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UOttawa student associations decry racist graffiti

by Andy Crosby

UOttawa student associations decry racist graffiti

 

On Nov. 9, the Black Law Students’ Association (BLSA) at the University of Ottawa organized a press conference to speak out against a racist epithet scrawled on a Law Department bathroom wall. 
BLSA President Christien Levien called for the development of mandatory anti-discrimination training as well as changes to the Equity Committee such that students could bring grievances to a committee of peers that would make decisions and recommendations.
The BLSA issued a press release in the lead-up to the event that read, “this event is related to a variety of comments, memes and online conversations that have threatened the mental and emotional sanctity of racialized students, specifically Black law students, here at the Faculty of Law over this academic term.”
“I’m here with you today because Black students and our colleagues were devastated when somebody decided to carve the N-word in a bathroom here on our campus,” Levien told the audience. “The hate crime was reflective of a broader, much more complex institutional and societal problem.”
According to Saron Gebresellassi, law student and event emcee, “This is not an isolated incident and is part of a broader problem and a broader pattern of systemic discrimination and racial tension that has been brewing over the past term and dare I say over the past couple of years.”
The reaction by the BLSA and its allies was met with both accusations that they were overblowing the significance of the incident, and denial that it is part of a larger problem of systemic discrimination experienced by people of colour in educational institutions and across Canadian society more generally.
“We have students amongst us who are actually denying the validity of this expression,” said Law Professor Joanne St. Lewis, referring to critics of the BLSA’s response. “What does it mean to be training you to engage in justice if you do not understand what it actually fundamentally means at the basic level of your social interactions,” said St. Lewis, the first and only Black woman to be elected as a bencher of the Law Society of Upper Canada.
“Shame on the students who refuse to acknowledge their white privilege and who refuse to listen to racialized students,” said Law Professor Suzanne Bouclin. “Shame on the white students who are making this about them — get over yourselves.”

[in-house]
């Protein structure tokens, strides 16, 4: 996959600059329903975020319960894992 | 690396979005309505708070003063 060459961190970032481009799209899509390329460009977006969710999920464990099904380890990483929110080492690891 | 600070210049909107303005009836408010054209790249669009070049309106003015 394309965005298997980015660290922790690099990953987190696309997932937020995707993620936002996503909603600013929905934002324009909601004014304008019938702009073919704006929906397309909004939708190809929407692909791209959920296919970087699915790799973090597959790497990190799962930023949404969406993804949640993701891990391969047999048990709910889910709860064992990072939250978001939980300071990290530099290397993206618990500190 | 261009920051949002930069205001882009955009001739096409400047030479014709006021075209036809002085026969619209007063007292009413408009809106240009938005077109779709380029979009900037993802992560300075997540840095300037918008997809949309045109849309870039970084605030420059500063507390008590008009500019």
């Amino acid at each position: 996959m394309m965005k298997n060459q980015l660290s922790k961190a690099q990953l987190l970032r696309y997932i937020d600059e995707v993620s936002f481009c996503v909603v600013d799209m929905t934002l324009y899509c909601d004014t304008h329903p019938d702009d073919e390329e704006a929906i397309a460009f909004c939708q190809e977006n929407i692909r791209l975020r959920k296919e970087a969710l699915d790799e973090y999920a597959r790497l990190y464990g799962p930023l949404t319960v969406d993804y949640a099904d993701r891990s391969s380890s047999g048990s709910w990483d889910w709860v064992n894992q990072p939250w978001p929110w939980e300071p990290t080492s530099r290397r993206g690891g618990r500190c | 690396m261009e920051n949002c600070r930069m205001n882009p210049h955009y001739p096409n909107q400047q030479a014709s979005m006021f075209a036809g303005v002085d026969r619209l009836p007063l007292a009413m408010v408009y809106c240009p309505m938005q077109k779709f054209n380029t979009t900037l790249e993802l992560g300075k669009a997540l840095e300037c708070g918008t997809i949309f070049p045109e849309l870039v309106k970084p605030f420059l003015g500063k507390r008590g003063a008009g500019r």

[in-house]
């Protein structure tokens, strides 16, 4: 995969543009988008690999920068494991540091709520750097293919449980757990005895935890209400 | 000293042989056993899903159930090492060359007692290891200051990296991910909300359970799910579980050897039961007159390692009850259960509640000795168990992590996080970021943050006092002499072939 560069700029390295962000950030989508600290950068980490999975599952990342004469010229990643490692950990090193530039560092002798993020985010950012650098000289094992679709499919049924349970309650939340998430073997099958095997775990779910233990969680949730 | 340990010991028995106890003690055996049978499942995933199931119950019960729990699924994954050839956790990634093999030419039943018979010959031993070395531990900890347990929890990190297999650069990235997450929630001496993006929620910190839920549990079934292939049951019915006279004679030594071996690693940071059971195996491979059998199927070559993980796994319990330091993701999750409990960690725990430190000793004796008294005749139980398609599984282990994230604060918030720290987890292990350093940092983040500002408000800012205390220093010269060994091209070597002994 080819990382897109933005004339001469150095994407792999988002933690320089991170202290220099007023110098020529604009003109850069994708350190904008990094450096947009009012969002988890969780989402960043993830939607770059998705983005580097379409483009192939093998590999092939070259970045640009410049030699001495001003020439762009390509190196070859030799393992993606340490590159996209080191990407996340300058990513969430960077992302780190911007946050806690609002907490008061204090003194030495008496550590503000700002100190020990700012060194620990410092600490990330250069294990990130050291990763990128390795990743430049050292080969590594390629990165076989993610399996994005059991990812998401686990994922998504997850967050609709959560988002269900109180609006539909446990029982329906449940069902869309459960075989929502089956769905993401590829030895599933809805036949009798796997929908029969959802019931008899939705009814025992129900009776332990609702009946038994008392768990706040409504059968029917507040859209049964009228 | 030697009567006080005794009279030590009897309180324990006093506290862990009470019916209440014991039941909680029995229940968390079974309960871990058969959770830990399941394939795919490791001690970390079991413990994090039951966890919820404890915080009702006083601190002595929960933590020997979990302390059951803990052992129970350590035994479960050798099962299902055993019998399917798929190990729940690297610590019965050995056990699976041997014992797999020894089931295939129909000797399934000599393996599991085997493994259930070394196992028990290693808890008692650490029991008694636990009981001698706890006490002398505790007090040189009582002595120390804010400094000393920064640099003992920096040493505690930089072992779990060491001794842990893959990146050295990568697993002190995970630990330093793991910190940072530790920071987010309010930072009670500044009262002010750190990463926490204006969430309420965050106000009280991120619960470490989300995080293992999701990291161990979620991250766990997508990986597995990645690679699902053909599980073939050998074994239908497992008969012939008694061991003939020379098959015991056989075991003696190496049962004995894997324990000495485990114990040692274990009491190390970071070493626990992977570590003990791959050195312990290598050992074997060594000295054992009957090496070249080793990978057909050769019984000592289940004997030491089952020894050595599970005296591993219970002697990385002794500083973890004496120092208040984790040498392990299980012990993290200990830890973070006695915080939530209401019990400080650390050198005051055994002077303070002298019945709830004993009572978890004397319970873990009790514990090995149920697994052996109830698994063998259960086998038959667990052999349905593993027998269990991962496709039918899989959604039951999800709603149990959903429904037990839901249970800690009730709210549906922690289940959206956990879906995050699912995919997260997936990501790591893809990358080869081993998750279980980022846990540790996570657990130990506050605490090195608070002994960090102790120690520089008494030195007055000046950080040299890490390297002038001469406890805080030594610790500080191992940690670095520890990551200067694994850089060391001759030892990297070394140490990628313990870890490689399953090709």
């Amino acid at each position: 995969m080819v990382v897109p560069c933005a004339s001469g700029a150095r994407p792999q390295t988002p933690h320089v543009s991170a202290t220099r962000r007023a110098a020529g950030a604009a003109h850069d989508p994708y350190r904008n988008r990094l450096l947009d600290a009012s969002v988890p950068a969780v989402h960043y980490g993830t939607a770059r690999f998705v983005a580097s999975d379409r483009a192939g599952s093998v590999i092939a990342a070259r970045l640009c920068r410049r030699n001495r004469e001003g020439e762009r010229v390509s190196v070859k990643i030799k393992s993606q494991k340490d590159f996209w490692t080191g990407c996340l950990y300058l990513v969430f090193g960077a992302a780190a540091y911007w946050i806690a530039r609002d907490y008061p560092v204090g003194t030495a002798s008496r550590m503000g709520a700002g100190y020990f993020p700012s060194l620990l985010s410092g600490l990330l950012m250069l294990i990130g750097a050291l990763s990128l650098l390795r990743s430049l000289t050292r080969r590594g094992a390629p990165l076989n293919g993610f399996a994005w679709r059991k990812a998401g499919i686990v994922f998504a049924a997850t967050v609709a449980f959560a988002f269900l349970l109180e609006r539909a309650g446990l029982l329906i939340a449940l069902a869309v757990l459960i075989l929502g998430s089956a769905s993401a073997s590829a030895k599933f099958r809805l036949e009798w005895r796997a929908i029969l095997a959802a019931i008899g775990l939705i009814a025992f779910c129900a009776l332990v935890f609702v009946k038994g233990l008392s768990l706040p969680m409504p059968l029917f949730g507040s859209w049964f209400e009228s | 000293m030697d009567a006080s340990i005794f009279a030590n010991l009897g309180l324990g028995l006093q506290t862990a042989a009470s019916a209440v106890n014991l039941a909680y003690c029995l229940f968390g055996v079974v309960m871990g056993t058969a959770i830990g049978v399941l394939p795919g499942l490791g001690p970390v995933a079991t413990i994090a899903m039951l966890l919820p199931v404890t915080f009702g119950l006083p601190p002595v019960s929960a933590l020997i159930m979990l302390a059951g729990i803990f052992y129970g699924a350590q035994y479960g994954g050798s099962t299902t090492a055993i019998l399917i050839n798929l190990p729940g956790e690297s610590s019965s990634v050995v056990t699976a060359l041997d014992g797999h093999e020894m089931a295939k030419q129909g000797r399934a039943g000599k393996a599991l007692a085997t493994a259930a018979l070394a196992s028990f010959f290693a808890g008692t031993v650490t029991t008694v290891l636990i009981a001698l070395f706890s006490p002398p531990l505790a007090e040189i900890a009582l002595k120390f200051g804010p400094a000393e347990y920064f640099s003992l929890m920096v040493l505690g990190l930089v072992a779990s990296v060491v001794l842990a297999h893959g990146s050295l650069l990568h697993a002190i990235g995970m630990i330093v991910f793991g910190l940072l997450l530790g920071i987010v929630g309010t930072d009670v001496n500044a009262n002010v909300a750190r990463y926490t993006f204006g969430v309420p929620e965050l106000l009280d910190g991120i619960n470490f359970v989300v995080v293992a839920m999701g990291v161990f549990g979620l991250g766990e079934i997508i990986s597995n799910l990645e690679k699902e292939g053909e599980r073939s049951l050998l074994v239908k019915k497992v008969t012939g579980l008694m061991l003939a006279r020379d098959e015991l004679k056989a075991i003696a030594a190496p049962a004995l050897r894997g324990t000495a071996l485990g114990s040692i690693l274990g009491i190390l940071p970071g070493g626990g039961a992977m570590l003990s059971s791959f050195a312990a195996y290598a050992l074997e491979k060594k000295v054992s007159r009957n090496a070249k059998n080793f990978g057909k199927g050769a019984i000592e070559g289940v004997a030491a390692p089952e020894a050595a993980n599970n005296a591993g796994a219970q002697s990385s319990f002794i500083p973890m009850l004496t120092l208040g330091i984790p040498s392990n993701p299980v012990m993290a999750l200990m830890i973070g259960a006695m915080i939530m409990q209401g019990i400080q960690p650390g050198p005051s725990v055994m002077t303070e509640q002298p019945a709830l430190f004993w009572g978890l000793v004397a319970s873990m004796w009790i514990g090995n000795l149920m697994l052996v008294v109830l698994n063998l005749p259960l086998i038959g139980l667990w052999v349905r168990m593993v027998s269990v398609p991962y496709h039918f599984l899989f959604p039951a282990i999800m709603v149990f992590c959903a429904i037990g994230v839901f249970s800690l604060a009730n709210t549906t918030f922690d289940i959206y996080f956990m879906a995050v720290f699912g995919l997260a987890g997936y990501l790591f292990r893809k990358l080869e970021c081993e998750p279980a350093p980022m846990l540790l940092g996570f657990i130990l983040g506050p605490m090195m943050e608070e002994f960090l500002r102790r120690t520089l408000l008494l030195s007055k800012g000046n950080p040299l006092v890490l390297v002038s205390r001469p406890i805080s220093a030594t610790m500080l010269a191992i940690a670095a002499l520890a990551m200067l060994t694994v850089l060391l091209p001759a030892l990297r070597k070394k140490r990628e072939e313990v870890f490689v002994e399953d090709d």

Lavina Latham, president of the Black Law Students’ Association of Canada, described the N-word as “hateful,” “hurtful,” and “enraging.” She said that some members of the legal community and others “have consciously decided to use the N-word under the umbrella of justification that Black people say it so why can’t I.” 
“I’ll tell you why,” she said. “It is a derogatory term laced with disrespect that is meant to completely exert power and control over another individual. It serves as a constant reminder of the inferiority we experience as a result of the historical enslavement and disenfranchisement of African people across the globe.”
“That word is a word that just slices through my flesh to my bone,” said St. Lewis. “It is not a word I created for myself, it’s a word that means that we have no value at all.”
There were also concerns after the incident that the university would shirk responsibility. “Some of us were admittedly concerned that our administration may try to silence us and try to sweep this under the rug for fear of bad press or bad publicity,” said Gebresellassi. However, “We’re glad to find that this has actually not been the case.”
President and Vice-Chancellor Allan Rock met with members of the BLSA during the week leading up to the event and both he and Common Law Dean Bruce Feldthusen have taken a strong stance against this incident, according to Gebresellassi, who vowed that students will hold them to their word.
Also addressing concerns that the reaction was shining a negative spotlight on the department and the university, St. Lewis responded, “I am not naive about the range of problems here but we are a faculty that’s committed to social justice.”  
“I’m not rebranding our school as if we launder sheets for the KKK on the weekend.”  
According to former BLSA President Farida Adam, “Regardless of your gender, race, class, or sexual orientation, you have a right to walk through the halls of Fauteux and be free from rude comments, racialized comments, or homophobic comments.” 
“That’s not a radical statement to make,” she said. 
A number of groups have pledged their support for the BLSA, including the Asian, Muslim, Latin American, and Aboriginal Law Students’ Associations, as well as the undergraduate and graduate student unions, CUPE 2626, and the Ontario Public Interest Research Group - Ottawa (OPIRG-Ottawa).
 

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